Panic disorder is an anxiety disorder, and it is characterized by repeated and unexpected episodes of intense panic accompanied by physical symptoms like heart palpitations, chest pain, dizziness, shortness of breath, or abdominal distress. People with this disorder usually worry about their next attack and actively try to prevent panic attacks in the future by avoiding behaviors, situations, and places they associate with panic attacks. Stress about panic attacks and efforts spent trying to prevent them may cause significant problems in different areas of life.
PSTD or post-traumatic stress disorder
Post-traumatic stress is a form of anxiety disorder that may develop after exposure to a terrifying ordeal or event where grave physical harm was threatened or occurred. Traumatic events that can trigger PTSD are accidents, military combat, natural or human-caused disasters, or violent personal assaults.
It is normal to feel scared after and during a traumatic event. Fear triggers several split-second changes in your body to avoid danger or defend against it. This fight-or-flight response is a natural reaction of humans to protect themselves from harm. Nearly everyone will go through a range of reactions after a traumatic event, yet most people overcome the initial symptoms on their own. Those who continue to face problems can be diagnosed with PSTD. People with PSTD can feel frightened or stressed, even when they aren’t in a dangerous situation. A mental health professional can diagnose PSTD.
To be diagnosed with PSTD, a person must have these symptoms for at least a month:
- At least one avoidance symptom
- At least re-experiencing symptom
- At least two mood and cognition symptoms
- At least two reactivity and arousal symptoms
Social anxiety disorder (or social phobia)
Social anxiety disorder is an anxiety disorder and is characterized by excessive self-consciousness and overwhelming anxiety in daily life social situations. A social anxiety disorder may be limited to only one type of circumstance like a fear of speaking in informal and formal situations, or fear of drinking or eating in front of other people, or its more severe form, can be so broad that an individual experiences symptoms almost anytime that other people surround them.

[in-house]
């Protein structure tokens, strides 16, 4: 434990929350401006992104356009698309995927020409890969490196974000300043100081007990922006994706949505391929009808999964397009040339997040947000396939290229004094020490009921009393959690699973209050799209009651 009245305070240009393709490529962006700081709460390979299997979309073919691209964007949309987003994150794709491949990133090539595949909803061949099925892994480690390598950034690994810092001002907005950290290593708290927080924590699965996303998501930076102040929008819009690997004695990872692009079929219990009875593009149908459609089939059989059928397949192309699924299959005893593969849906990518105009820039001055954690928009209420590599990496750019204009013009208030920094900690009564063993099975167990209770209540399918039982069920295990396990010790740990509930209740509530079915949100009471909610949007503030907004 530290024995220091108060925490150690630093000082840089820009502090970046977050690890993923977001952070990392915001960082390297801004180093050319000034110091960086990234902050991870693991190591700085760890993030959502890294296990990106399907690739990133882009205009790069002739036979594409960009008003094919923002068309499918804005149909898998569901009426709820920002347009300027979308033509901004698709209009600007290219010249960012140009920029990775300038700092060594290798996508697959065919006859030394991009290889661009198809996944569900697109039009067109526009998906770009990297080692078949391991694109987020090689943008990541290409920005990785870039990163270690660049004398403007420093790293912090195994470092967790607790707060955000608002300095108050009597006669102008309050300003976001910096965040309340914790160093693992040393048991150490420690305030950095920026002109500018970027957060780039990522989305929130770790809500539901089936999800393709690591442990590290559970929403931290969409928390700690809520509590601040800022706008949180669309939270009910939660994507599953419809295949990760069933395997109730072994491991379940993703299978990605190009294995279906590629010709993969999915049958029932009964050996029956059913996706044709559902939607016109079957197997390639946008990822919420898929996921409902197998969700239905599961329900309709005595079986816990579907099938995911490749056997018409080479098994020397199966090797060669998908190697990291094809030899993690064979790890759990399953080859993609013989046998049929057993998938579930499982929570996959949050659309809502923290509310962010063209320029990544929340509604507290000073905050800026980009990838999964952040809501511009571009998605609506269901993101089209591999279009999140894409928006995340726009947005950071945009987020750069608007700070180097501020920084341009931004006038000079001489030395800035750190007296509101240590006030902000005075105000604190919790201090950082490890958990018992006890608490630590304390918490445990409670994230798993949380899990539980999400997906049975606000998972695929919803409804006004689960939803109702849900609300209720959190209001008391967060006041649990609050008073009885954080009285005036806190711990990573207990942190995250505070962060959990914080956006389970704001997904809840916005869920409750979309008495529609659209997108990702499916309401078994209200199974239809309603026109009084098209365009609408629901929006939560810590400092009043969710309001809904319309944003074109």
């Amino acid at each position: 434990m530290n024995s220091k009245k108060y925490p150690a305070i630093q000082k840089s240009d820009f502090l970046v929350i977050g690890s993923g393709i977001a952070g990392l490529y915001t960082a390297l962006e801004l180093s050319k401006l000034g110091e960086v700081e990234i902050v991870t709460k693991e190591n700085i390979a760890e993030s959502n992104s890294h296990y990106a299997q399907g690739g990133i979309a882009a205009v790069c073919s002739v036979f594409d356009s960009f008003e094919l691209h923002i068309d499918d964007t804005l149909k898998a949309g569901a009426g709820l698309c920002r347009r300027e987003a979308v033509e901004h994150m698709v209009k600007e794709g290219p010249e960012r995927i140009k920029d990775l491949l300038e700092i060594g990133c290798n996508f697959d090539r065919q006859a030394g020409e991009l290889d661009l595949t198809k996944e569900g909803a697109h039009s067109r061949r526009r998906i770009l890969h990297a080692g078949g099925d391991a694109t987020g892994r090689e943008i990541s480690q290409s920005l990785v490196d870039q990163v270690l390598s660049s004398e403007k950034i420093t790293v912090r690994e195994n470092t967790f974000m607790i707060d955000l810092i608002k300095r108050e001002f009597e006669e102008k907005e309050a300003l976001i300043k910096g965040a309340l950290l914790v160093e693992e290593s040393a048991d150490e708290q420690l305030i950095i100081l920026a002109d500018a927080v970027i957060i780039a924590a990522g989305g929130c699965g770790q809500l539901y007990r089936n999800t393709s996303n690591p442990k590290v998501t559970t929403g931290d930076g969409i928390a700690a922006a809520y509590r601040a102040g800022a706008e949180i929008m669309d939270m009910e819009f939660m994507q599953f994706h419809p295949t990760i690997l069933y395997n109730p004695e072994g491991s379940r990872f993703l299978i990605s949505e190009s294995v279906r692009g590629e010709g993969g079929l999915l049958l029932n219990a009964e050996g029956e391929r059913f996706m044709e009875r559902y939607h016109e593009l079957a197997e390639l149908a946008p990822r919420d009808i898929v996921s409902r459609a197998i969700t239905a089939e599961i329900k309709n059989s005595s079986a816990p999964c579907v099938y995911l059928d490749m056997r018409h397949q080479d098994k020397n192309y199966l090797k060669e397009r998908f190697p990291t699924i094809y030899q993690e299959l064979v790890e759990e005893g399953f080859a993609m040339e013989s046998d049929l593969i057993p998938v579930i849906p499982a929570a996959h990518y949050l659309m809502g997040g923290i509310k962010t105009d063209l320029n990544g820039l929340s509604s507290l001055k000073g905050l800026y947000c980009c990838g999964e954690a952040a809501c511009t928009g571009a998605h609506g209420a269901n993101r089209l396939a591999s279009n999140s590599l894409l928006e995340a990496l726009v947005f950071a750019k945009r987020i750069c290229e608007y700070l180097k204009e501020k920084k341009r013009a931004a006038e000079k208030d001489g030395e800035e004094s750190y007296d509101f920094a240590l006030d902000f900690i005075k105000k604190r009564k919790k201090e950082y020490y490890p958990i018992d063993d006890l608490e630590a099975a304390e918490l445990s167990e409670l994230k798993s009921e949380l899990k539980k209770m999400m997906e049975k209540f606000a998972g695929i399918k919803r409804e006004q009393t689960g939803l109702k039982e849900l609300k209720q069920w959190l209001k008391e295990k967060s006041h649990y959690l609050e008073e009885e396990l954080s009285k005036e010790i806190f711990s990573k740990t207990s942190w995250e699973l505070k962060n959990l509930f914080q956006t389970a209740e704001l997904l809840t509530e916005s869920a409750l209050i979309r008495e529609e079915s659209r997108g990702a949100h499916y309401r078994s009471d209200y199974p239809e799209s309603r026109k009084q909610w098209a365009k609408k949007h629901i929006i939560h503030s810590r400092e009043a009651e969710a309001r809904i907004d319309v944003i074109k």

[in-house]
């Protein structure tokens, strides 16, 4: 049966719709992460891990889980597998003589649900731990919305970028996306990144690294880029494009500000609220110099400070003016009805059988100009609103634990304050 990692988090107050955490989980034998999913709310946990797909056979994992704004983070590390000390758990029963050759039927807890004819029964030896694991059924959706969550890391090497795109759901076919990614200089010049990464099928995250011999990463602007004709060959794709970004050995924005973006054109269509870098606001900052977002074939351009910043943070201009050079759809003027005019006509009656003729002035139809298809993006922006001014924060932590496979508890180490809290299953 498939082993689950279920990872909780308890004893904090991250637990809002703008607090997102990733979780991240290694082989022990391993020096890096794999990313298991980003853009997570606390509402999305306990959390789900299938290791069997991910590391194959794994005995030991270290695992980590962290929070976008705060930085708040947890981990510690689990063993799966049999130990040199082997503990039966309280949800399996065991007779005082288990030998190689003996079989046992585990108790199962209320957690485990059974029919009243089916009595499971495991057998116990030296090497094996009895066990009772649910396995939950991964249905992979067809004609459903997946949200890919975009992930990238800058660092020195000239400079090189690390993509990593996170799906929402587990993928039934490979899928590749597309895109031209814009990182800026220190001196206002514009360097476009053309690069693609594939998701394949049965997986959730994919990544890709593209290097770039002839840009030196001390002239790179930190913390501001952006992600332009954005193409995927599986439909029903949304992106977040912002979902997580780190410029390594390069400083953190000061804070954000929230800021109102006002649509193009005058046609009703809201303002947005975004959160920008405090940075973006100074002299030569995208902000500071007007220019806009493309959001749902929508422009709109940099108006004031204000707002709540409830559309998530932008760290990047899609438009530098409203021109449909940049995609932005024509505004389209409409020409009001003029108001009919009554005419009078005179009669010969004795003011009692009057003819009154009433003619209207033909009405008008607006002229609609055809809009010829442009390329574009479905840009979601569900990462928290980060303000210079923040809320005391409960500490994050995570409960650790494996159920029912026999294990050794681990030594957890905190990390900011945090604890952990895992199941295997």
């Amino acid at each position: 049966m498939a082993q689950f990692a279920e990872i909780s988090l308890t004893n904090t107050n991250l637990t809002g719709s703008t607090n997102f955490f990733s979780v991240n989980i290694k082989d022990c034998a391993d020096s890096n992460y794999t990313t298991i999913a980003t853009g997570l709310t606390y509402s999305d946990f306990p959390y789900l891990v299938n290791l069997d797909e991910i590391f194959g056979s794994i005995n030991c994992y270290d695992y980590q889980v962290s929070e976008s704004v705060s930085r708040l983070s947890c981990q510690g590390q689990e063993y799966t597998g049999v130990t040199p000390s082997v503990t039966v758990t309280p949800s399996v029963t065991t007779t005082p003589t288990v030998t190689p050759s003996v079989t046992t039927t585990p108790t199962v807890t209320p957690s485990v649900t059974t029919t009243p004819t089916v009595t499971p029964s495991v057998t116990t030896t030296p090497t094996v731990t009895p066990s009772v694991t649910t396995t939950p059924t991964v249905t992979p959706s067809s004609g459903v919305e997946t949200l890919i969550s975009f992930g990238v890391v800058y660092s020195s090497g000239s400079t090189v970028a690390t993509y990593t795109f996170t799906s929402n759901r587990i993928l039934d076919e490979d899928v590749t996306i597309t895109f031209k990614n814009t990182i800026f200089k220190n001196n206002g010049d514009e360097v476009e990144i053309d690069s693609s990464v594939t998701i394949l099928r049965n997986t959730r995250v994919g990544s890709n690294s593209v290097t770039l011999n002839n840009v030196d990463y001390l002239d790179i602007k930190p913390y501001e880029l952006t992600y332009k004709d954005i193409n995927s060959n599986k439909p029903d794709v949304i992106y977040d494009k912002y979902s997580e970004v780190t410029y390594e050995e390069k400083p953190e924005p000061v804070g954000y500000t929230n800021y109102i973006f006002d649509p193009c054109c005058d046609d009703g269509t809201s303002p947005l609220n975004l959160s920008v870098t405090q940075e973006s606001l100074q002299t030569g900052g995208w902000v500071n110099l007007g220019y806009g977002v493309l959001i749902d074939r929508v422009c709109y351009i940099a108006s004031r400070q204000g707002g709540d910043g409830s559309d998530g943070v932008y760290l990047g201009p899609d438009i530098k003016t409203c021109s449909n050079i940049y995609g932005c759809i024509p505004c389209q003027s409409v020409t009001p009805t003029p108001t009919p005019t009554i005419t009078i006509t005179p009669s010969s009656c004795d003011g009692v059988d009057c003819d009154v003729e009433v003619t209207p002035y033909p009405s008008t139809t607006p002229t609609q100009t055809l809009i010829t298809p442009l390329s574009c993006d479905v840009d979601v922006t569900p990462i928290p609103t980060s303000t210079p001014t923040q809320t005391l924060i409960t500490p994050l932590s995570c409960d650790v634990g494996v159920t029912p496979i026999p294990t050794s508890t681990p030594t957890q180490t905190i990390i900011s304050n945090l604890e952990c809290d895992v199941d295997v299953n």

Treatment for the physical symptoms caused by these anxiety disorders
Treatment for anxiety is determined by the severity and nature of the symptoms. The two most commonly used treatments for anxiety are medication and therapy. If you experience physical symptoms resulting from your anxiety, medications to reduce anxiety and talk therapy will help. One of the most effective and common anxiety treatment strategies is CBT (cognitive behavioral therapy). This therapy will be beneficial for your anxiety symptoms but if your symptoms persist, consult a mental health professional about taking anxiety medication.
You may also take the following steps to treat your anxiety symptoms independently.
What can you do?
- Nicotine, caffeine, and alcohol should be avoided. These may exacerbate anxiety.
- Try to get some exercise because exercise helps to reduce stress and improves your physical health.
- Make sleep your priority. Getting a good night’s sleep can help you deal with your anxiety symptoms. You must get enough sleep because it will eventually help alleviate your symptoms.
- Experiment with relaxation techniques. You may benefit from yoga and meditation.